Former Dean of Faculty Clark Ross’s Scholarship Pushes Davidson Past $425 Million Milestone

Clark G. Ross, one of Davidson's most beloved professors and a past vice president for academic affairs, has established a multi-million dollar scholarship that pushes the college past its $425 million fundraising campaign milestone a year early.

Ross's planned scholarship gift–$3.6 million toward the college's Game Changers: Inspiring Leaders to Transform the World campaign–will support Catholic students with demonstrated financial need. Ross is vice president for academic affairs and dean of faculty emeritus, having held the top academic post from 1998 to 2013. He now holds the Frontis W. Johnston Professor of Economics.

"Clark has given to Davidson students in every way–his time, energy, commitment and friendship–as he has given to all of us at this special college. His extraordinarily generous scholarship gift will support future students for generations to come," Davidson President Carol E. Quillen said. "How fitting that it is this gift from this truly special person, who so exemplifies what Davidson stands for, that pushed our campaign beyond the $425 million milestone."

The Game Changers campaign will continue into next year.

This latest funding reaches three aspirations, said Ross, as familiar on campus for his warm smile and unfailing name recall as for his generosity and sage counsel. His tenure at the helm of Academic Affairs was the second longest in school history, and he has served Davidson for nearly four decades.

First, the gift honors all the deans of faculty who have informed his own teaching and academic leadership: Frontis W. Johnston, T.C. Price Zimmermann, Bob Williams and Ross's successor, and current Vice President for Academic Affairs Wendy Raymond.

Second, Ross wanted to give now, to fuel the campaign. He worked with college administrators to plan the gift but, until recent weeks, no one knew that it would accelerate the campaign past this momentous point.

Lastly, Ross wanted the scholarship to strengthen spiritual questioning as a vital part of a meaningful education. He received his Ph.D. from Boston College, a Jesuit school, and long has appreciated Davidson's grounding in the Reformed Tradition, an historical understanding of Christianity that values intellectual vigor and spiritual inclusivity. It lies close to the heart of Davidson's mission "to assist students in developing humane instincts and disciplined and creative minds for lives of leadership and service."

Davidson, founded by Presbyterians in 1837, today has a religiously and spiritually diverse student body. While approximately one-third of students don't identify with any specific religious tradition, the largest single denominational representation is Roman Catholic at approximately 18 percent, followed by Presbyterians at 9 percent. Other Protestants, Buddhists, Hindus, Jews and Muslims comprise the rest of the student body. Last year, the College Chaplain's Office hired its first Buddhist Chaplain. The overall religious and spiritual conversation is much broader than when Ross arrived in 1979.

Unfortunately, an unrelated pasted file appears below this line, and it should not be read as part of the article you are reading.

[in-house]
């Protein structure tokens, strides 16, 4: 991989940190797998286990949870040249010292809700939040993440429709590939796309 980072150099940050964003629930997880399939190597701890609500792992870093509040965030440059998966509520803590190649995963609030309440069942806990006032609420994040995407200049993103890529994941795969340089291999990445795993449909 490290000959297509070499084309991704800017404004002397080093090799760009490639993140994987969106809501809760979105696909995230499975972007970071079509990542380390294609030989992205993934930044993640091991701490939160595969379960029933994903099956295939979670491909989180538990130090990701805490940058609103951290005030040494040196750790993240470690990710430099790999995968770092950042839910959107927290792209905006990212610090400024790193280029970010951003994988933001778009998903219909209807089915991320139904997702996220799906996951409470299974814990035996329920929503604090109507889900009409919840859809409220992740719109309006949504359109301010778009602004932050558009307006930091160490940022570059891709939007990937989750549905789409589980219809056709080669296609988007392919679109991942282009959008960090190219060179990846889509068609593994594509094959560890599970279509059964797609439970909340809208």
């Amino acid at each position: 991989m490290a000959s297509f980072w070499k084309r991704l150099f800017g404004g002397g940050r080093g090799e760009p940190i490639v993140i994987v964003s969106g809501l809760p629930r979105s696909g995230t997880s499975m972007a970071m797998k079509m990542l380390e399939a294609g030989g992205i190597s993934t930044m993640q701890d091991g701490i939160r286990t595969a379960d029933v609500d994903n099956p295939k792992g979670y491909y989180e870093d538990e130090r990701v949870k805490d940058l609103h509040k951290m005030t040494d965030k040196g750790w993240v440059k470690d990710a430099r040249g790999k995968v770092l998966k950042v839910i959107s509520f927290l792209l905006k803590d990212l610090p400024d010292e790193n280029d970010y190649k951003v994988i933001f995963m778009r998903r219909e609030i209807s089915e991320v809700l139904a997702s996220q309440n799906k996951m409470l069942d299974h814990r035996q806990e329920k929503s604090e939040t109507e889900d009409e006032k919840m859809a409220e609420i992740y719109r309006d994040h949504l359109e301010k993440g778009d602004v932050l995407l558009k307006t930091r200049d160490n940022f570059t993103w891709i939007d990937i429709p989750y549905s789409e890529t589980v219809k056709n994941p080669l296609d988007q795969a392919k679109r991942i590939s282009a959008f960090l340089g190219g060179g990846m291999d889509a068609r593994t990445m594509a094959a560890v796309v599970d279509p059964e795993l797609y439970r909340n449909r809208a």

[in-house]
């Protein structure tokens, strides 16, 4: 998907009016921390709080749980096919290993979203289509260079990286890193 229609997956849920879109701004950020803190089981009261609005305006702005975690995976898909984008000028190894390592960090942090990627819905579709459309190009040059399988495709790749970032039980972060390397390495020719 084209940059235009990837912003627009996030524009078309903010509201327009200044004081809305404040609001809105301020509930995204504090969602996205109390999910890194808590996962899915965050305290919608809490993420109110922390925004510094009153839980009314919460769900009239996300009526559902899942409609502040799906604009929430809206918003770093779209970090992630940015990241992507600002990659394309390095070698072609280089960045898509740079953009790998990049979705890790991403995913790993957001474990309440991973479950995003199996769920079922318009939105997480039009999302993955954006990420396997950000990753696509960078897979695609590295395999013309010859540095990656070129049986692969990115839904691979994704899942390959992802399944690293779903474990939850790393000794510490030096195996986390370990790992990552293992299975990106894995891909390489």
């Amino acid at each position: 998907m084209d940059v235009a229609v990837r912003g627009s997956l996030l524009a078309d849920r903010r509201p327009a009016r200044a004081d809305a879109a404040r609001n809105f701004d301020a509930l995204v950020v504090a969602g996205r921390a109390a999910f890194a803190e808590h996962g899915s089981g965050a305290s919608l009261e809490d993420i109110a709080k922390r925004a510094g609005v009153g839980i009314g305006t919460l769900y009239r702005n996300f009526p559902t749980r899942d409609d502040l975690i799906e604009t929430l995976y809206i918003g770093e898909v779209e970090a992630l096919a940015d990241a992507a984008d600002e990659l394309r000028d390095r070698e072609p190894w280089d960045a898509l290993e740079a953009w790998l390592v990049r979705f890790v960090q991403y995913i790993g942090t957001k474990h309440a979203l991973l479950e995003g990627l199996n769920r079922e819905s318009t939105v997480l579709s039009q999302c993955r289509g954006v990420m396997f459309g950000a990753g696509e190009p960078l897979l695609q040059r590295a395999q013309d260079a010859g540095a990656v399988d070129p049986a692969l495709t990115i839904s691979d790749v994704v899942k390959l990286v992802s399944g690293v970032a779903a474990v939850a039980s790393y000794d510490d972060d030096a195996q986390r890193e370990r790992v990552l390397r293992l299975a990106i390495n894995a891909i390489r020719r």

"You have students representing more faiths, and they're more willing to discuss questions of sexuality and questions of social practice than they previously were," he said. "Students recognize there are multiple dimensions to any problem, and that includes the ethical and spiritual."

A Davidson education is not just about the rigor of the curriculum, he said.

"We encourage students to question and grow spiritually and to respect different avenues of growth. A gift that is aimed at students with a religious conviction is perfectly consistent with that," Ross said, then smiled. "Now, there's no presumption that they will maintain that conviction. No one is going to be checking up on them."

Ross noted that the relatively high current number of Catholic students applying to Davidson ensures that his scholarship will not be too restrictive. It is available for international students as well, he said.

One of Ross's first initiatives at Davidson after his arrival in 1979 was to expand the college's international perspective and opportunities. He helped organize a 1984 meeting with former U.S. Secretary of State Dean Rusk '31, which, one year later, launched the college's Dean Rusk International Studies Program.

Zimmermann, who appointed Ross to the faculty and, later, as economics department chair, said Ross used active scholarship to reinforce teaching and recruited first class professors.

"He embodied that rare combination of a winning personality, a deep Christian concern for others and high standards for both colleagues and students," Zimmermann said. "His infectious laugh and adroit management smoothed many a rough path. These are the qualities which have made him a beloved figure at the college and a close friend."

Ross credited his predecessors and successor in the Dean of Faculty role each with elevating the Davidson experience for students, from Johnston's commitment to academic rigor to Zimmermann's emphasis on faculty publication and research to Bob Williams's push toward interdisciplinary and international curriculum to Raymond's continuing drive for inclusivity and diversity in teaching, learning and the curriculum.

"As a devoted teacher and mentor, Clark continues to guide the faculty by example," Raymond said. "His love for Davidson shines through in all he does."

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John Syme



  • April 10, 2018